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Rational function integral

  1. Aug 29, 2010 #1
    how could we calculate the follwing integral ??

    [tex] \int_{0}^{\infty} \frac{ K(x)}{Q(x)}dx [/tex]

    here K(x) and Q(x) are POLYNOMIALS , of course if we had an integral over all R instead of [tex] (0 , \infty ) [/tex] we could apply Cauchy's residue theorem

    i think there is a 'closed circuit' to perform the integral and you have to add a term logx inside the denominator but not completely sure.
  2. jcsd
  3. Aug 29, 2010 #2


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    You could just find the partial fractions decomposition, which is easy to integrate.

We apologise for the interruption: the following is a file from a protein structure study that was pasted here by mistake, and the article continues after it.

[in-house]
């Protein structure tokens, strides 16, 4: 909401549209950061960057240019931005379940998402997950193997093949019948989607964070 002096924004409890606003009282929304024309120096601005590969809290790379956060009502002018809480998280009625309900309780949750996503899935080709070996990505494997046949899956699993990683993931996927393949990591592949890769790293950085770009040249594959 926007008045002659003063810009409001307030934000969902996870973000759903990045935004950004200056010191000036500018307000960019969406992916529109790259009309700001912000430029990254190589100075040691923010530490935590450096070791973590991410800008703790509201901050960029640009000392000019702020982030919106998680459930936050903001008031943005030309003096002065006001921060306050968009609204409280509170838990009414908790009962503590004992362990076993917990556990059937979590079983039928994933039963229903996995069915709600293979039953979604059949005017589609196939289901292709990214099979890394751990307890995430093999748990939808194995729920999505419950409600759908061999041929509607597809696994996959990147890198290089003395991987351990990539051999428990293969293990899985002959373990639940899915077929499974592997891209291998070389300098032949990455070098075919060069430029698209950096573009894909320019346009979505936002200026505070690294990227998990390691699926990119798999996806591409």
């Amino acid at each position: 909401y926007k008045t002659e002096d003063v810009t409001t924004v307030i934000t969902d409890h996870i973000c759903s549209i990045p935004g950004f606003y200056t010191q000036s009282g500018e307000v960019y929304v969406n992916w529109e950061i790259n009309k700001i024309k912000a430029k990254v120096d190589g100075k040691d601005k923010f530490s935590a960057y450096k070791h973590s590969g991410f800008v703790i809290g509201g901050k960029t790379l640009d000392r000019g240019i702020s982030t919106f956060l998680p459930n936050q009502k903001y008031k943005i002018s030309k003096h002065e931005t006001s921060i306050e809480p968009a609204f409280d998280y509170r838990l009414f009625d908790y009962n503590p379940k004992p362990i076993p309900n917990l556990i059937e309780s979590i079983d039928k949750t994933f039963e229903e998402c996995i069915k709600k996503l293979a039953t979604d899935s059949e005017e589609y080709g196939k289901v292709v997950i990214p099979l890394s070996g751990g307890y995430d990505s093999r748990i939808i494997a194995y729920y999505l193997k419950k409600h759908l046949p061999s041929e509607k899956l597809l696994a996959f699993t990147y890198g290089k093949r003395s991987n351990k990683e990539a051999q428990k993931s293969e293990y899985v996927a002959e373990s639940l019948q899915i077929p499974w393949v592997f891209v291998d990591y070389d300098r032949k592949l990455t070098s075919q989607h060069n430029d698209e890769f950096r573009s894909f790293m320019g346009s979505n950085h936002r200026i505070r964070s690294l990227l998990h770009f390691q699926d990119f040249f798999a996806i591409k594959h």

(I'm pretty sure you can use residues to help find the decomposition if you like)
  4. Aug 29, 2010 #3


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    If you really want to use residue theory, take the integral from 0 to R, then the circular arc from R to Ri, then down the imaginary axis to 0. If K and Q are reasonably well behaved, you should be able to relate the value on the imaginary axis to its value on the real axis.

    If not, break the function into "even" and "odd" parts and integrate each along the real axis from 0 to R, along the circular arc from R to -R and then from -R to 0.
  5. Sep 5, 2010 #4
    One procedure is this for K(x) / Q(x)...

    1/ If the degree of K is = or > than Q, first do Long Division.

    2/ With the resulting rational function [remainder / Q] first look
    to factor Q and use Partial Fraction Decomposition

    3/ If Q is prime and its degree (n) = 2, Complete the Square and use Trig Substitution

    4/ If degree of Q is 3 or more, then numerical techniques are needed unless it factors.
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